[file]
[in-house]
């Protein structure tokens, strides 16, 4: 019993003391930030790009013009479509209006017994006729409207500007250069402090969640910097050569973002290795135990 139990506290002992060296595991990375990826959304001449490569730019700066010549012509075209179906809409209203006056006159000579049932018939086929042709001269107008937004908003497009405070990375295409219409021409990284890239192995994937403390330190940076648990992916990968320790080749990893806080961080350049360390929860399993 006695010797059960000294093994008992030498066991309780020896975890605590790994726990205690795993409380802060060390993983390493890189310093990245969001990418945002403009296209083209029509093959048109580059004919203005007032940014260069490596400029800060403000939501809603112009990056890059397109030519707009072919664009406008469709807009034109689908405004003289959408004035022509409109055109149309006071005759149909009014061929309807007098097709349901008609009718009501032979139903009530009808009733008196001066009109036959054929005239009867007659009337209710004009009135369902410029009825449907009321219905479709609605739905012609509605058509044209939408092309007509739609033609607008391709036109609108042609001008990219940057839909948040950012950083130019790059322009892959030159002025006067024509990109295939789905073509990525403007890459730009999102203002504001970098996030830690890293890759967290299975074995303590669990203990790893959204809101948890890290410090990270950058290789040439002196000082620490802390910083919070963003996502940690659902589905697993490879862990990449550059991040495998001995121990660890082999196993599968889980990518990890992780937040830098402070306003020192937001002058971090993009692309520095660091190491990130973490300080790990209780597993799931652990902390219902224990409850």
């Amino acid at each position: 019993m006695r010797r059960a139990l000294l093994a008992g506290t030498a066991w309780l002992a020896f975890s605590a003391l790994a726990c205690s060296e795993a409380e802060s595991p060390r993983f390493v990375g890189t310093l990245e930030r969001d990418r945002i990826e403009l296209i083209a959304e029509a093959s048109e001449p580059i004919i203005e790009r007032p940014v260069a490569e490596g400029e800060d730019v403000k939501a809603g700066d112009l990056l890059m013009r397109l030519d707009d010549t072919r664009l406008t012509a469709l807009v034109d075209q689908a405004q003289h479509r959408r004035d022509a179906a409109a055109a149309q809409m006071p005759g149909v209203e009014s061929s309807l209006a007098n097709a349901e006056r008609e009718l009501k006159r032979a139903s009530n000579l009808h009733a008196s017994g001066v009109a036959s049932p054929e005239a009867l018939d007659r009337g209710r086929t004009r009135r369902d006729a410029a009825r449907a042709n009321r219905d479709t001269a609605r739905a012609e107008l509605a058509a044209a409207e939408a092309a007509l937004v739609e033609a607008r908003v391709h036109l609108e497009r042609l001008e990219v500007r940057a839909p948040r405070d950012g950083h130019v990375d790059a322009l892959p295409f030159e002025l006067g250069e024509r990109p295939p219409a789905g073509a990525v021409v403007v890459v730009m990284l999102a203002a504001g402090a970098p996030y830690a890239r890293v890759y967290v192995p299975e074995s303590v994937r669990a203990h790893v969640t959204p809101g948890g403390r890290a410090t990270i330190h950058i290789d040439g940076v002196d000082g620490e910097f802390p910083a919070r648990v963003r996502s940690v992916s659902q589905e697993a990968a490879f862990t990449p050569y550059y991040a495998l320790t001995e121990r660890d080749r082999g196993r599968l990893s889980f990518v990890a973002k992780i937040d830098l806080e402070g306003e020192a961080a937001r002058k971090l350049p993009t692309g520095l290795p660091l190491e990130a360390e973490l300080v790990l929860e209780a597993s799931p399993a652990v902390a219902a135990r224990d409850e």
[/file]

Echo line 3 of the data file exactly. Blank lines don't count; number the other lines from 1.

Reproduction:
């Amino acid at each position: 019993m006695r010797r059960a139990l000294l093994a008992g506290t030498a066991w309780l002992a020896f975890s605590a003391l790994a726990c205690s060296e795993a409380e802060s595991p060390r993983f390493v990375g890189t310093l990245e930030r969001d990418r945002i990826e403009l296209i083209a959304e029509a093959s048109e001449p580059i004919i203005e790009r007032p940014v260069a490569e490596g400029e800060d730019v403000k939501a809603g700066d112009l990056l890059m013009r397109l030519d707009d010549t072919r664009l406008t012509a469709l807009v034109d075209q689908a405004q003289h479509r959408r004035d022509a179906a409109a055109a149309q809409m006071p005759g149909v209203e009014s061929s309807l209006a007098n097709a349901e006056r008609e009718l009501k006159r032979a139903s009530n000579l009808h009733a008196s017994g001066v009109a036959s049932p054929e005239a009867l018939d007659r009337g209710r086929t004009r009135r369902d006729a410029a009825r449907a042709n009321r219905d479709t001269a609605r739905a012609e107008l509605a058509a044209a409207e939408a092309a007509l937004v739609e033609a607008r908003v391709h036109l609108e497009r042609l001008e990219v500007r940057a839909p948040r405070d950012g950083h130019v990375d790059a322009l892959p295409f030159e002025l006067g250069e024509r990109p295939p219409a789905g073509a990525v021409v403007v890459v730009m990284l999102a203002a504001g402090a970098p996030y830690a890239r890293v890759y967290v192995p299975e074995s303590v994937r669990a203990h790893v969640t959204p809101g948890g403390r890290a410090t990270i330190h950058i290789d040439g940076v002196d000082g620490e910097f802390p910083a919070r648990v963003r996502s940690v992916s659902q589905e697993a990968a490879f862990t990449p050569y550059y991040a495998l320790t001995e121990r660890d080749r082999g196993r599968l990893s889980f990518v990890a973002k992780i937040d830098l806080e402070g306003e020192a961080a937001r002058k971090l350049p993009t692309g520095l290795p660091l190491e990130a360390e973490l300080v790990l929860e209780a597993s799931p399993a652990v902390a219902a135990r224990d409850e």